In the early 2000s, after studying Zen meditation for 20 years, I learned the ‘Big Mind’ process, created by Genpo Merzel Roshi. This came hot on the heels of an article I was writing about organizational change leaders and led me to my ideas about the Four Crises of Change and the Change Dialogue technique that I use with the writers as described in my book.
What is more important: having a strong three-act structure in which a film is divided into the set-up, the confrontation and the resolution, or understanding emotion and motivation?
Aristotle says structure is more important than Character. I think he really believed it’s both – I certainly do. Plot and Character are mutually reinforcing. Unless Oedipus is a stubborn, impulsive character who is highly motivated to stop the plague that’s destroying Thebes, the story won’t go anywhere.
What do you love about teaching? How long have you been doing it?
It’s hard to put into words. I get a strong sense of joy in seeing people work together, deeply engaged in a project. I have an almost tactile pleasure in figuring things out and sharing my thinking with others. I love seeing a student suddenly ‘get it’ or take a leap forward in their skill level. Plus, I get a lot of ego satisfaction feeling like I’m the source (or at least the medium) of something useful and admired. I’ve been doing it since 1968 and I feel lost when I’m not doing some kind of teaching.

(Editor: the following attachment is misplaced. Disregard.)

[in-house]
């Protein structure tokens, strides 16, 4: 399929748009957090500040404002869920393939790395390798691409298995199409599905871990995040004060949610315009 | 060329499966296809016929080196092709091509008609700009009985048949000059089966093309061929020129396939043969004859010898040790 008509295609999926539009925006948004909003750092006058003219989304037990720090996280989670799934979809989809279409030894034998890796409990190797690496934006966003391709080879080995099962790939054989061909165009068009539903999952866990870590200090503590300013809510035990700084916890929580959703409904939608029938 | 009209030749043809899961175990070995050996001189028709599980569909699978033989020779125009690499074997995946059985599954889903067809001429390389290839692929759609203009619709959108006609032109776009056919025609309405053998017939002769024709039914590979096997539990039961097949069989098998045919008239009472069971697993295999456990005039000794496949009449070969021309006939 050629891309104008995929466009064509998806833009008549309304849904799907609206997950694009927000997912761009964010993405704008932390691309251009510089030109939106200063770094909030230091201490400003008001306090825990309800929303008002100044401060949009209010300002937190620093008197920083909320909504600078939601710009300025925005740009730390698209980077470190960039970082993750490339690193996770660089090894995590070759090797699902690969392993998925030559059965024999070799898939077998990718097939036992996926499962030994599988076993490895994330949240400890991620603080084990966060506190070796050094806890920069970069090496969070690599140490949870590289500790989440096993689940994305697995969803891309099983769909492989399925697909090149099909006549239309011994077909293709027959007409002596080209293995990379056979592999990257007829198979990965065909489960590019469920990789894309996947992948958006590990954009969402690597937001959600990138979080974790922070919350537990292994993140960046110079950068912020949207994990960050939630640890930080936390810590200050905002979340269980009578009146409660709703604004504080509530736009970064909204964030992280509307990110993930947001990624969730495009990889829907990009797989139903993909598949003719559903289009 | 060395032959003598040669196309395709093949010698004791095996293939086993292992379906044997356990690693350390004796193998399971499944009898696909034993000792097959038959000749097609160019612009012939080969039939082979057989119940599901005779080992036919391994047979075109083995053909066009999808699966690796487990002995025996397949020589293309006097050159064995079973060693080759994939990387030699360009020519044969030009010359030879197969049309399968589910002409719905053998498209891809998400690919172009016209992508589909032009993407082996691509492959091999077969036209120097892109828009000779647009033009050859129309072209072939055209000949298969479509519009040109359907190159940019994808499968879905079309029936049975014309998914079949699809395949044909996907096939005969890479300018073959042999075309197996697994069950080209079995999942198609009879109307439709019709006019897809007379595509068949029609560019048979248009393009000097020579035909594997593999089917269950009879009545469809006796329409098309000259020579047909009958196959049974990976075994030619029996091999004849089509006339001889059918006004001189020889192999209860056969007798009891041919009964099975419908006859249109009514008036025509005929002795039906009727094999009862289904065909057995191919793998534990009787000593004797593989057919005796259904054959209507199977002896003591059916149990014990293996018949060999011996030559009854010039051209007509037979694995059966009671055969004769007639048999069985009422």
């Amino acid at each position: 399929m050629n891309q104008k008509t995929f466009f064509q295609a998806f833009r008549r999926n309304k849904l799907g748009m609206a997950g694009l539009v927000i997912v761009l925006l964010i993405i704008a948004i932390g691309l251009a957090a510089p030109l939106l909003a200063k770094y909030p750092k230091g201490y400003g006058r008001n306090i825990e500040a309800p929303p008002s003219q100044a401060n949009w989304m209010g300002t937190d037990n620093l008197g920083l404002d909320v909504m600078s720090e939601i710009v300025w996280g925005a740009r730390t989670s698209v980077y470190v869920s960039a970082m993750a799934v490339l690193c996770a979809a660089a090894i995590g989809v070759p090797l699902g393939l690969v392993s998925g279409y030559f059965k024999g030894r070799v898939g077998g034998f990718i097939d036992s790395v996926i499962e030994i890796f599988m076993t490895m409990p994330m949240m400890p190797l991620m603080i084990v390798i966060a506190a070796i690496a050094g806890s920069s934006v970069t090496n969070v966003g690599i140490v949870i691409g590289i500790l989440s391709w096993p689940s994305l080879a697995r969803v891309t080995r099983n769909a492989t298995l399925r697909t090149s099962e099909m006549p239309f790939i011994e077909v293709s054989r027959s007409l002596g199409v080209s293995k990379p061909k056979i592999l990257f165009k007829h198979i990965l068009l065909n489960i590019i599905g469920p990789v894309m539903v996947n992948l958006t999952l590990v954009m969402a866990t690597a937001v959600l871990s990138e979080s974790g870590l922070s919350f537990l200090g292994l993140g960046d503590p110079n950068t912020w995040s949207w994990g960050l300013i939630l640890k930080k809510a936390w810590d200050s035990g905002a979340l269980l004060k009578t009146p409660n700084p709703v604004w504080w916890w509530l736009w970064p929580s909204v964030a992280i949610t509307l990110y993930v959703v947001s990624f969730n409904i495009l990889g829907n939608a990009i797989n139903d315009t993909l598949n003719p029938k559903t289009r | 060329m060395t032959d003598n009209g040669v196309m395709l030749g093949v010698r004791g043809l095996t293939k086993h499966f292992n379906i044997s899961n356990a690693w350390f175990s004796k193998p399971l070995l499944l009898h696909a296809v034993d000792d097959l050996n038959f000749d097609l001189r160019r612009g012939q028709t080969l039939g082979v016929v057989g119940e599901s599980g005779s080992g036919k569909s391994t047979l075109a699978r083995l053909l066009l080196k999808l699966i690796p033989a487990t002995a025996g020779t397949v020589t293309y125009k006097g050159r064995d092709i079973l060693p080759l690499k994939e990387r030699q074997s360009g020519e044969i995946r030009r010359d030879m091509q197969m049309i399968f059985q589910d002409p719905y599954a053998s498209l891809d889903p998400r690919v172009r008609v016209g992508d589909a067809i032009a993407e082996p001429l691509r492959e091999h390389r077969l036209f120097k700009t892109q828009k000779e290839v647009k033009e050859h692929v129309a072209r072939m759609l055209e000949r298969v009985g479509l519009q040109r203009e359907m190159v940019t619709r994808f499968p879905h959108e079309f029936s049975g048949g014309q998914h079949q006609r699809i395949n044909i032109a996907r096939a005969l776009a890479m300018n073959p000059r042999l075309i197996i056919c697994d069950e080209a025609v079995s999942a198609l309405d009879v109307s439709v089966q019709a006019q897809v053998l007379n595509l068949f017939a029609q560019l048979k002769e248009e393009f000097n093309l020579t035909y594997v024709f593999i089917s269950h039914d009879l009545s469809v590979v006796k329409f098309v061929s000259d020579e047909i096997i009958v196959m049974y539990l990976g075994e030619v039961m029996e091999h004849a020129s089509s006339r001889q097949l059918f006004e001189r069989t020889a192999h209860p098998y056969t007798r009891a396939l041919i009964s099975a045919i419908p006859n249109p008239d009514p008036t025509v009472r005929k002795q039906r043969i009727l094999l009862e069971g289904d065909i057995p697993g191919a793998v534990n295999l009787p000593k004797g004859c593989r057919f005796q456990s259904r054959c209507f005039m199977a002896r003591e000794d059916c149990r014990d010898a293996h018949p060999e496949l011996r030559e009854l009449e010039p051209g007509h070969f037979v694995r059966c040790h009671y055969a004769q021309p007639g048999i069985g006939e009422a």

Your views on how new technology has (or has not) changed your writing life.
I love being able to dictate into a phone or recorder and have it come up as text. Almost invariably it helps me. When I feel the blank page too intimidating, I walk and record my thoughts, put the resulting file into my computer and bingo, I’ve written a first draft. Or notes on a draft. Or something. OK, I’m not exactly Milton dictating Paradise Lost, but this technology gives me a place to start.
If you could go anywhere in time for one day, where would you go and why?
Oddly enough, the Great Wall of China, somewhere around 1500 AD when they were in the middle of re-building it. Why? I studied Ancient China in grade school and I have a ten year old’s appreciation of the amazing mystery of it and how far it goes. If your time machine let me stay there for a year I’d walk as much of its 2500-mile length as I could.
Your views on success.